Giving up booze and booty calls helped her discover she deserved better from her relationships.
Sunday morning, at 2:30 AM, I was jostled from my deep slumber by the obnoxious trill of my cellphone alerting me to a new text message. I knew it had to be one of two people. Anyone else who would text at such a late hour would be being rude, but a booty call is just playing by the rules. The Frisky: How I Look At Myself In The Mirror These Days
I didn't get the little rush I usually feel when I realize someone wants to come over to bang me in the middle of the night. I didn't even really feel flattered. I glanced at my phone to double check—yep, Likely Candidate #1, the 28-year-old who was probably hoping for a good luck f**k on behalf of the Jets before that evening's championship game. I clicked my phone to silent and got back underneath the covers. Not interested. This was kind of a big deal, as two weeks ago—before I began my sex/dating/drinking sabbatical—I would have texted him back in the affirmative and spent the 15 minutes before he arrived ensuring I didn't have bad breath and that my armpits were shaved.
The day after getting booty called—well, I guess it would be later that same day, considering it came so early in the morning—I ran into the person who's been kind of tugging at my heart strings for the last month or so. The person who prompted my sabbatical in the first place. Seeing him led to me thinking about him and thinking about him led to me questioning myself, my worthiness. He doesn't like you the way you like him, the self-destructive devil on my shoulder whispered in my ear. When was the last time someone did? The Frisky: Why Does My Success Send Men Running Scared?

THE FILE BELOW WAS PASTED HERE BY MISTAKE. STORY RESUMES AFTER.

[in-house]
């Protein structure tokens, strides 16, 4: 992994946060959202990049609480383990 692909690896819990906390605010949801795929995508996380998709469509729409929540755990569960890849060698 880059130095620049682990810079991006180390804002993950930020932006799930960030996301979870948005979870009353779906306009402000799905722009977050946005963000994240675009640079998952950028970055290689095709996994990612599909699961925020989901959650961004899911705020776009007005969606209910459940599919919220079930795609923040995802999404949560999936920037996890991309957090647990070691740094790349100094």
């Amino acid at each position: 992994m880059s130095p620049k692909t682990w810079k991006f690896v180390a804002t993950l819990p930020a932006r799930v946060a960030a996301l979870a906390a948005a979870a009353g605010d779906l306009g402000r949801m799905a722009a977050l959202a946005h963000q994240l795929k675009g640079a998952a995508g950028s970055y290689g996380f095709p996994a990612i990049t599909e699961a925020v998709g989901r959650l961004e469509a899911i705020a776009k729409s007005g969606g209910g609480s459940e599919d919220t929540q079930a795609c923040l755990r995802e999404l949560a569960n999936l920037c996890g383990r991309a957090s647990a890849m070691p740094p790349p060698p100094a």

Thoughts like this dart through my brain on a fairly regular basis. But what I've found is that by not drinking, I'm able to acknowledge those thoughts and sit with them, but at an arm's length. Normally when I'm feeling low about myself, I seek out positive validation from someone else; had I been drinking and gotten booty called that night instead, I likely would have responded. But I wasn't drinking, so when I started to crave physical affection from someone—anyone—in order to get that high of pseudo self-esteem, I saw it for what it was. A temporary fix for an ongoing problem where I wonder if I haven't found love again simply because I am not worthy of it.
Today, I talked to an old friend of mine who's gone through similar turmoil in his own life, and he had some advice that really hit home; I hope I take it with me going forward on this journey of mine. This friend of mine spent years drinking and sleeping around and didn't necessarily believe he was deserving of something more (for reasons separate from mine that I don't presume to know or understand). It took a lot of work to be happy with himself, but now that he is, he's met the person he calls The One. "When you are unhappy and 'hunting,' it shows," he said, "and then you simply get what you always got—nothing. You—and I was too—are too busy searching for it in between random f**k sessions to even look for it correctly." He didn't mince words, but he hit the nail on the head. He went on:
"Remember and tell yourself every time you step out the door or meet anyone, that you are a f**king amazing awesome catch. You have to let go of where you came from and how it was 'before' and realize now you are a super f**king score—and treat yourself that way. For years I didn't think I deserved smart, strong women, so I just went for p**sy. But the truth is, I'm way more awesome than just a good f**k. And so are you, stupid."
Yeah. So am I, stupid. And I'm going to remind myself of that as often as possible, for as long as I need to. The Frisky: No More Looking For Love In Just Anyone
So. Am. I.
Written by Amelia McDonnell-Parry for The Frisky
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